By Omid Ghulami, a student in COMM 100 course
It has been a confusing and challenging time to be a student-athlete, especially for those with dreams of competing at the college level. After a long list of cancellations and postponements of official recruiting visits, tournaments, and college camps, recruits found themselves in uncharted territory.
Since March 2020, the COVID-19 pandemic has forced the NCAA to institute a mandatory dead period that bans in-person evaluations and prohibits college coaches from hosting recruits for on-campus visits. The good news is, much of the soccer recruiting process happens digitally.
Fisher Soccer Assistant Coach, Justin Ferren, gave us a peek at what that entails when he posted a Tweet that read “COVID recruiting 2.0” along with a picture of his laptop streaming a game in his home office in Rochester.
“I think the biggest difference is that we can’t see the kid and we’re relying solely on videos of the games. Some kids have played more recently, some kids are in states where they’re still not playing,” Ferren said.
In the state of New York, students were not allowed to leave the state and go play in tournaments. So depending on where students are from, some may not have had coaches see them in person.“That was my moment to have colleges watch me and it was canceled,” said Devin Schoenberger, a Fisher soccer player who played at Liverpool high school in Syracuse.
“We didn’t know what other opportunities we were going to have and a lot of us weren’t committed by that time which at first was very worrying because I’ve worked hard all throughout my high school to get into a good school and continue both my soccer career and academics.”
Many players were fortunate enough to have archived video from previous seasons to build up a profile for these scouts, but Schoenberger said that many players, like himself, rely on scouts coming to games to see them in action and are eager for the possibility of showcases.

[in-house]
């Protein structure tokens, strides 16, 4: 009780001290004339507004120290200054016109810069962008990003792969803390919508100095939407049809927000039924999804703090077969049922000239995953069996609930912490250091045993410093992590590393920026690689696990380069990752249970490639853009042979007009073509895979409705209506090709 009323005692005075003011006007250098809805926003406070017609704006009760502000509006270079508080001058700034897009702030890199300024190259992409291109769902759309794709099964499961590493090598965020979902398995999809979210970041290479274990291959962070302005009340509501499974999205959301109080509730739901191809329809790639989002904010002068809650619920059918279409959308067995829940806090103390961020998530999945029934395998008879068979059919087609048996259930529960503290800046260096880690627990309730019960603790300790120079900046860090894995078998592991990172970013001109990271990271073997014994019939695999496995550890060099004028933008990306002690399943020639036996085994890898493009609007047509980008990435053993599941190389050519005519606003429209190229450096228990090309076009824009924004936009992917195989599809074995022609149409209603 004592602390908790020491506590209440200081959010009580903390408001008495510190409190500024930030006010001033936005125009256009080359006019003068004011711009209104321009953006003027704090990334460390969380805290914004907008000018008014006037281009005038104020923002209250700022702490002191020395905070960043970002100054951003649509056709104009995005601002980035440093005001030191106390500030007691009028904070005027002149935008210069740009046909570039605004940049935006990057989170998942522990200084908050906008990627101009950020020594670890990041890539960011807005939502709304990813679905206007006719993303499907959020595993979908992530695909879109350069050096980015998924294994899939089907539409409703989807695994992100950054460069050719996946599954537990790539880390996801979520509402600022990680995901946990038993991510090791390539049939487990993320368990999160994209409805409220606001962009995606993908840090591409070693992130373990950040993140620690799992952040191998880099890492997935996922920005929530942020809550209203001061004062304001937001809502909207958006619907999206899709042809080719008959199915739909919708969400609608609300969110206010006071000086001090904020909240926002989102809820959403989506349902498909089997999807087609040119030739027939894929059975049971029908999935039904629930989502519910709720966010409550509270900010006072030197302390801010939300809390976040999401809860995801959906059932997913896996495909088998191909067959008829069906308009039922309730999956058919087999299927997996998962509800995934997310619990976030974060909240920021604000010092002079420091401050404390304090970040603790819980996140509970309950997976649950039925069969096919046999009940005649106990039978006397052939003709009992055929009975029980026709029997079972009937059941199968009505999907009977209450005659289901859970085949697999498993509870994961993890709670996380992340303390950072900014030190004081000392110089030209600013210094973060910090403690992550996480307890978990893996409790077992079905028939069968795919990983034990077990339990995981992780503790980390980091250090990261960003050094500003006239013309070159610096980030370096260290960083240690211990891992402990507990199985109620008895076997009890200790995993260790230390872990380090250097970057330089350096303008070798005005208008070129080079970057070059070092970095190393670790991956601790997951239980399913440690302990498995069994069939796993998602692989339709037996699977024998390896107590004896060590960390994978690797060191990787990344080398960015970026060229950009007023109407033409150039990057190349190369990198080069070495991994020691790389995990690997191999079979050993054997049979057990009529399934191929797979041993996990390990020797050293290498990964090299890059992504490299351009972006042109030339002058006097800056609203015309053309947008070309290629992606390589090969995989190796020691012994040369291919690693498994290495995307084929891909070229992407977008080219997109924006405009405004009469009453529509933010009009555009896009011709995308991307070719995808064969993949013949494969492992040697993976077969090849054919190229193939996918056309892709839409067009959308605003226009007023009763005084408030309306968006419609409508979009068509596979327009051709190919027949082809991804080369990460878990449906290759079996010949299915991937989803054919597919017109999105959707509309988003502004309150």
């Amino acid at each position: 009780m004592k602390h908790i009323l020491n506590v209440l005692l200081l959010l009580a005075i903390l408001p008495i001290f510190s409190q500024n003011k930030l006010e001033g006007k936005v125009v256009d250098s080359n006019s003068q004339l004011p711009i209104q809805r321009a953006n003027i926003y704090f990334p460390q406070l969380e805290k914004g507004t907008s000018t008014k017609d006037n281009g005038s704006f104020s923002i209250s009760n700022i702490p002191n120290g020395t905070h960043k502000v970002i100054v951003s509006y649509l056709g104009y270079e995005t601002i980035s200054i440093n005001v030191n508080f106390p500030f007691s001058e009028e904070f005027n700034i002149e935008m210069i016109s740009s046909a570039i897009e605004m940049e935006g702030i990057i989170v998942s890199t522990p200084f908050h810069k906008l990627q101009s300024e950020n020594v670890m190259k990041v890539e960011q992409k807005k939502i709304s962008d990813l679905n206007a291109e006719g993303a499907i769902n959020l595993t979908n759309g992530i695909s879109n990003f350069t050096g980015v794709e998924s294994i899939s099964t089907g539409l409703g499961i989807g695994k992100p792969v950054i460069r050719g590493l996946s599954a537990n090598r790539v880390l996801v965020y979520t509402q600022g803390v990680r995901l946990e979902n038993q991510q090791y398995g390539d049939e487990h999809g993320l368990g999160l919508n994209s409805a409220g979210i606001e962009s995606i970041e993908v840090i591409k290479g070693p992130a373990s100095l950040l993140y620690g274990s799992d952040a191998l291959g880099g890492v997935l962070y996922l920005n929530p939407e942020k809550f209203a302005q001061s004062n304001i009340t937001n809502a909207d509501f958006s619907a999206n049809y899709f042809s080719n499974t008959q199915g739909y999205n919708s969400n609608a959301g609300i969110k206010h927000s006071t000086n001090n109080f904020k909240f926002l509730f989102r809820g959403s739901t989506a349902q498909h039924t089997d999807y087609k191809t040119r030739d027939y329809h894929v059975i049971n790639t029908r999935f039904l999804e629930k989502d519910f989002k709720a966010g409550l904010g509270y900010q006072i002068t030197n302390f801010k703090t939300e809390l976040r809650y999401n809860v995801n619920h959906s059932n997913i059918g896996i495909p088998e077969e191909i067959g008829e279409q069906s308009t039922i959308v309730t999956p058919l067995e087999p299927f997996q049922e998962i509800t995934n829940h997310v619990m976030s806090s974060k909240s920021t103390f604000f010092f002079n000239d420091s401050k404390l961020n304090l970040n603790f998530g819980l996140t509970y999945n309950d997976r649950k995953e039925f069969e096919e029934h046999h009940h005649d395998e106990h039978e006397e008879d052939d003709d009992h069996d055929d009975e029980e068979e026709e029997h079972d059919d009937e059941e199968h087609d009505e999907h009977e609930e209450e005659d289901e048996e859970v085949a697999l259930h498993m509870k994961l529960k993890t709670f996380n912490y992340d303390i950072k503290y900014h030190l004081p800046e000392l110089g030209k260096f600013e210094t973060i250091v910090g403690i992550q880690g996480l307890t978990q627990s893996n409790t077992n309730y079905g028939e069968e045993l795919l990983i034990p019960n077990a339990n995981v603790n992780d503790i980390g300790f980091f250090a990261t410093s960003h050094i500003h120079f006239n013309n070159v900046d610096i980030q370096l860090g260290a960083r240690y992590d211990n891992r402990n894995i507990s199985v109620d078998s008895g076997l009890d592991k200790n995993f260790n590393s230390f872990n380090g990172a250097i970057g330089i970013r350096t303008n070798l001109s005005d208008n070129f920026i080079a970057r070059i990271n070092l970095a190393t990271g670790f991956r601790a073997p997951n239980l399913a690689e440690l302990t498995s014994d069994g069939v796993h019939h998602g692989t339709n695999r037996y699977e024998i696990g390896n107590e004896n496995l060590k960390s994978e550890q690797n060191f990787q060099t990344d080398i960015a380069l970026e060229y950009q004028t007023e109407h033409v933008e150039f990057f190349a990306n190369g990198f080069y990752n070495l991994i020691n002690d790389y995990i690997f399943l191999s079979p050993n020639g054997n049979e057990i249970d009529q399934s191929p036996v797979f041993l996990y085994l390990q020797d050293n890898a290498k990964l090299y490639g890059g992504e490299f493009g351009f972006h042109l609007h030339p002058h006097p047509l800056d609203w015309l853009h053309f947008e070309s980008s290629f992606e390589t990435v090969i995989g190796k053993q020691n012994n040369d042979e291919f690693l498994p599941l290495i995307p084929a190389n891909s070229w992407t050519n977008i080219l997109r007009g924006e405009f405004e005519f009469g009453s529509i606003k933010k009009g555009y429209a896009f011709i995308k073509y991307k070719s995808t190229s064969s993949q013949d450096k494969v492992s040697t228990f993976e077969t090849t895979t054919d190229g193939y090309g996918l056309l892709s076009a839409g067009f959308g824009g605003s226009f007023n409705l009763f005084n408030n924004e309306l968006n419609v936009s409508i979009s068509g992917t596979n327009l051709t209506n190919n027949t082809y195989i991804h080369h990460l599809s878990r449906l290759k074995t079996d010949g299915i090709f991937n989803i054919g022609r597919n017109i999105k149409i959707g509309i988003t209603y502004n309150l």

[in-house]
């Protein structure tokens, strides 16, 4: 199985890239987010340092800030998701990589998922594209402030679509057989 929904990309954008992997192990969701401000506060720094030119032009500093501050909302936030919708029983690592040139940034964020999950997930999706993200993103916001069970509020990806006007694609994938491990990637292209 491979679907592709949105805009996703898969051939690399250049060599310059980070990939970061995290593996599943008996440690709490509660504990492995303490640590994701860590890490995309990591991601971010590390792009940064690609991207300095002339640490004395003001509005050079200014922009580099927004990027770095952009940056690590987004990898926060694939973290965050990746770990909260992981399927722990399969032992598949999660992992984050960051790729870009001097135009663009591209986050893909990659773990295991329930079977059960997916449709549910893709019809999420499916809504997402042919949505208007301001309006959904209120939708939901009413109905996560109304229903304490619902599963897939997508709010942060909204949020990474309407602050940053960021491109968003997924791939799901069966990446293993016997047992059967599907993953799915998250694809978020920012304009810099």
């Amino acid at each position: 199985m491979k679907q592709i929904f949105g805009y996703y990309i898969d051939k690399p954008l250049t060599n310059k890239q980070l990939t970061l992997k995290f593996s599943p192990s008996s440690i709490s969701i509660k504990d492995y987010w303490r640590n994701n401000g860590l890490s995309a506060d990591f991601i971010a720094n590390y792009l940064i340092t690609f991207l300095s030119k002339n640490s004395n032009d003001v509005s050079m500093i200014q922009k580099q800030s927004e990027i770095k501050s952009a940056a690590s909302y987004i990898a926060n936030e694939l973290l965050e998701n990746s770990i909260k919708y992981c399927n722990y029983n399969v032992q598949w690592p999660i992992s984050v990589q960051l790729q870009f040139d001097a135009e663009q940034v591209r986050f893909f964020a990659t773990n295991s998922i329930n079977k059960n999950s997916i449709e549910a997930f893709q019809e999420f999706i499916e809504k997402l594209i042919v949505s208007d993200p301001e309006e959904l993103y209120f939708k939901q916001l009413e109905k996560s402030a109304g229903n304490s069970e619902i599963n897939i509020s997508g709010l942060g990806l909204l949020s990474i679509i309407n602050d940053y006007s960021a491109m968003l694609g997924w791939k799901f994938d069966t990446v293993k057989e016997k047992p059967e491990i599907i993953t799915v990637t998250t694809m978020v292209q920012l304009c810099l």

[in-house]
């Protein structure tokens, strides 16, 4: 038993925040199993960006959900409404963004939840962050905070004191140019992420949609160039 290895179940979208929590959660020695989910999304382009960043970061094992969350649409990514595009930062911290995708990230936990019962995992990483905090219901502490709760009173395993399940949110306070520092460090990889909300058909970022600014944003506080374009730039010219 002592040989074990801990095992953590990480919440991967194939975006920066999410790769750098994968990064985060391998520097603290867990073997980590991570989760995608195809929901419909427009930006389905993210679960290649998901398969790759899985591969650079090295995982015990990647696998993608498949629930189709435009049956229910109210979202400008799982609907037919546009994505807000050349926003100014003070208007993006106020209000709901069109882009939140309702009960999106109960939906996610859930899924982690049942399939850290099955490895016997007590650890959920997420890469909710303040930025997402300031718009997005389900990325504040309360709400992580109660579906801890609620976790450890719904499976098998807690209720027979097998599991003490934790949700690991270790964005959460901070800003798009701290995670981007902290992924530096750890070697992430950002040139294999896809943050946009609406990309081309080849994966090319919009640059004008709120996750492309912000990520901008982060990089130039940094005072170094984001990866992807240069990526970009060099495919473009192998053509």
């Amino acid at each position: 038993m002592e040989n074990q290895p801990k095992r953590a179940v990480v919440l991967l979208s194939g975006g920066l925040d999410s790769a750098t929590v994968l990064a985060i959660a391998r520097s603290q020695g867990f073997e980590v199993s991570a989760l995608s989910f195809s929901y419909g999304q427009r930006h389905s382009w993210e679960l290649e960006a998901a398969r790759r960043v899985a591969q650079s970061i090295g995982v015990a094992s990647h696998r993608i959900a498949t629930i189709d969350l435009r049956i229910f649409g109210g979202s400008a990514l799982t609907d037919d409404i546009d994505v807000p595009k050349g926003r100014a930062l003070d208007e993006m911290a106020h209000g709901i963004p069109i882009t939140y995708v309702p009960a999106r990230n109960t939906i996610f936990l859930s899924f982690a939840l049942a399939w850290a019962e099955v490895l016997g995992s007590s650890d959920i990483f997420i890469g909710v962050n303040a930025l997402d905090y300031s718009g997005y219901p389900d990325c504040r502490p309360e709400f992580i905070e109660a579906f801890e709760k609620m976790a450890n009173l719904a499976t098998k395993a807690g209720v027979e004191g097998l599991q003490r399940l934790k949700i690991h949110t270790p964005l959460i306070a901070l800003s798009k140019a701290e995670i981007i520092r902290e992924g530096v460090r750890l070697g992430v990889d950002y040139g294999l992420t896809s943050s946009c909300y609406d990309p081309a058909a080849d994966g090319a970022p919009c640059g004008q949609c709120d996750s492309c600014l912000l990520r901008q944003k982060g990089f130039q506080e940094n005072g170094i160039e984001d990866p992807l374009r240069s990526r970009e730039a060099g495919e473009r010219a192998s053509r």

“It would have been great to have showcases because a coach could see my full performance and not just small clips. However, looking back everything worked out and I’m very happy that things are going back to normal. I’m currently committed to Fisher and finally doing what I love the most, playing soccer with my teammates while continuing my academics. This whole thing didn’t seem possible but I’m here now.”
The role of athletic trainers at Fisher includes a diverse list of duties and responsibilities. Athletic trainers in these school settings provide an educated resource for coaches, athletes, parents, and administration to know that the medical needs of athletes are being addressed.
It doesn’t mean athletic trainers handle everything. It does mean they will evaluate, treat and provide referrals when appropriate. However, when a pandemic shows up and hangs around for a year, the responsibility list gets longer and wider for athletic trainers.
“In the world of athletics, the need to adapt and be flexible is crucial,” Athletic Trainer Michael Kats said.
“With COVID-19, that need has been elevated. Everyone wants to get back to normal, but we may not get back to what normal was. Instead, we have the opportunity to make things better and learn from the circumstances we have in front of us. What does that mean? At the moment, it means paying even more attention to little details and being diligent every day. It means making sure things are getting sanitized, that athletes and coaches are wearing masks, that everyone is keeping up with proper social distancing practices, and providing hand sanitizing stations in high traffic areas.
Our goal is to keep things as clean and safe as possible while following all guidelines that have been put in place by the Fisher college.”